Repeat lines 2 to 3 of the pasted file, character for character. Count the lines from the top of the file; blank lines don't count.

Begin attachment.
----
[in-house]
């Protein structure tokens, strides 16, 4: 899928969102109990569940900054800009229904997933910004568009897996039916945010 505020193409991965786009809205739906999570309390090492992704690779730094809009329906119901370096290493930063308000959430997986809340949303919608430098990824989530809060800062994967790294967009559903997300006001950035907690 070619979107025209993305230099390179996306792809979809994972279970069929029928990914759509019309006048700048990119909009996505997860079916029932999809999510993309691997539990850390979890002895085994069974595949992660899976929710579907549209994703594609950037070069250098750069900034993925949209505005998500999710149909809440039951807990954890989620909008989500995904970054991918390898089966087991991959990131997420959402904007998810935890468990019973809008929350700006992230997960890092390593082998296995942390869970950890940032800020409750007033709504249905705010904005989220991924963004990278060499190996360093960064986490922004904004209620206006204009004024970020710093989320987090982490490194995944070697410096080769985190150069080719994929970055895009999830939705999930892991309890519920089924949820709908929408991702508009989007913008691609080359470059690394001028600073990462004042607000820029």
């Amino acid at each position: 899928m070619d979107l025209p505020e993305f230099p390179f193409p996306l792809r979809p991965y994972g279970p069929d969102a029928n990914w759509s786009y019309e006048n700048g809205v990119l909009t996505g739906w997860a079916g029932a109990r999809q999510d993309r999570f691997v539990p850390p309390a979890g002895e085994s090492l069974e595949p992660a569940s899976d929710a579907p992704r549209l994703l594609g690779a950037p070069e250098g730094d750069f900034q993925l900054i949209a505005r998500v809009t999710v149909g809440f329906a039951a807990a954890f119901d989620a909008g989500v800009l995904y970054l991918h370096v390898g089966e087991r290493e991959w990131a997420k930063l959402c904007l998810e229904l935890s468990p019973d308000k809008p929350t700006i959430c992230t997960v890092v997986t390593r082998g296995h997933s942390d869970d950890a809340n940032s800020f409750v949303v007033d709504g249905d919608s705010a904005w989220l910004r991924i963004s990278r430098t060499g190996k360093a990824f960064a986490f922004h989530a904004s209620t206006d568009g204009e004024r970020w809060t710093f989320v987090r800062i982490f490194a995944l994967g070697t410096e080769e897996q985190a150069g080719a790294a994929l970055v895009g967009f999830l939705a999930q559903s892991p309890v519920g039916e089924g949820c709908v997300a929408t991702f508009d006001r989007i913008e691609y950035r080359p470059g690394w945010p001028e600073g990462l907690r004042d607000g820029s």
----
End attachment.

């Protein structure tokens, strides 16, 4: 899928969102109990569940900054800009229904997933910004568009897996039916945010 505020193409991965786009809205739906999570309390090492992704690779730094809009329906119901370096290493930063308000959430997986809340949303919608430098990824989530809060800062994967790294967009559903997300006001950035907690 070619979107025209993305230099390179996306792809979809994972279970069929029928990914759509019309006048700048990119909009996505997860079916029932999809999510993309691997539990850390979890002895085994069974595949992660899976929710579907549209994703594609950037070069250098750069900034993925949209505005998500999710149909809440039951807990954890989620909008989500995904970054991918390898089966087991991959990131997420959402904007998810935890468990019973809008929350700006992230997960890092390593082998296995942390869970950890940032800020409750007033709504249905705010904005989220991924963004990278060499190996360093960064986490922004904004209620206006204009004024970020710093989320987090982490490194995944070697410096080769985190150069080719994929970055895009999830939705999930892991309890519920089924949820709908929408991702508009989007913008691609080359470059690394001028600073990462004042607000820029």
């Amino acid at each position: 899928m070619d979107l025209p505020e993305f230099p390179f193409p996306l792809r979809p991965y994972g279970p069929d969102a029928n990914w759509s786009y019309e006048n700048g809205v990119l909009t996505g739906w997860a079916g029932a109990r999809q999510d993309r999570f691997v539990p850390p309390a979890g002895e085994s090492l069974e595949p992660a569940s899976d929710a579907p992704r549209l994703l594609g690779a950037p070069e250098g730094d750069f900034q993925l900054i949209a505005r998500v809009t999710v149909g809440f329906a039951a807990a954890f119901d989620a909008g989500v800009l995904y970054l991918h370096v390898g089966e087991r290493e991959w990131a997420k930063l959402c904007l998810e229904l935890s468990p019973d308000k809008p929350t700006i959430c992230t997960v890092v997986t390593r082998g296995h997933s942390d869970d950890a809340n940032s800020f409750v949303v007033d709504g249905d919608s705010a904005w989220l910004r991924i963004s990278r430098t060499g190996k360093a990824f960064a986490f922004h989530a904004s209620t206006d568009g204009e004024r970020w809060t710093f989320v987090r800062i982490f490194a995944l994967g070697t410096e080769e897996q985190a150069g080719a790294a994929l970055v895009g967009f999830l939705a999930q559903s892991p309890v519920g039916e089924g949820c709908v997300a929408t991702f508009d006001r989007i913008e691609y950035r080359p470059g690394w945010p001028e600073g990462l907690r004042d607000g820029s």